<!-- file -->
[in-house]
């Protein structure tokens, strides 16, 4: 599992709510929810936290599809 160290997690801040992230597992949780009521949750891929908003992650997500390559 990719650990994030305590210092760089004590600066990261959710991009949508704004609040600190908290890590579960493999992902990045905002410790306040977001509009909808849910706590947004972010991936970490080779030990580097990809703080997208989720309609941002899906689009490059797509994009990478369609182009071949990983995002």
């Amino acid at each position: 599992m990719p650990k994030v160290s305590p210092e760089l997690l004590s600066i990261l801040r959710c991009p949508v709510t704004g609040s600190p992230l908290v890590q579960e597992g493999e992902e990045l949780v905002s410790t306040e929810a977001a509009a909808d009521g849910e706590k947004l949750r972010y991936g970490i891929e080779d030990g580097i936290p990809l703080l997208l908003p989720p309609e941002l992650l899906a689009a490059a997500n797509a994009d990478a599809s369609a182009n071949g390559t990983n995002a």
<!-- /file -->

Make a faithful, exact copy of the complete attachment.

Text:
[in-house]
């Protein structure tokens, strides 16, 4: 599992709510929810936290599809 160290997690801040992230597992949780009521949750891929908003992650997500390559 990719650990994030305590210092760089004590600066990261959710991009949508704004609040600190908290890590579960493999992902990045905002410790306040977001509009909808849910706590947004972010991936970490080779030990580097990809703080997208989720309609941002899906689009490059797509994009990478369609182009071949990983995002």
């Amino acid at each position: 599992m990719p650990k994030v160290s305590p210092e760089l997690l004590s600066i990261l801040r959710c991009p949508v709510t704004g609040s600190p992230l908290v890590q579960e597992g493999e992902e990045l949780v905002s410790t306040e929810a977001a509009a909808d009521g849910e706590k947004l949750r972010y991936g970490i891929e080779d030990g580097i936290p990809l703080l997208l908003p989720p309609e941002l992650l899906a689009a490059a997500n797509a994009d990478a599809s369609a182009n071949g390559t990983n995002a």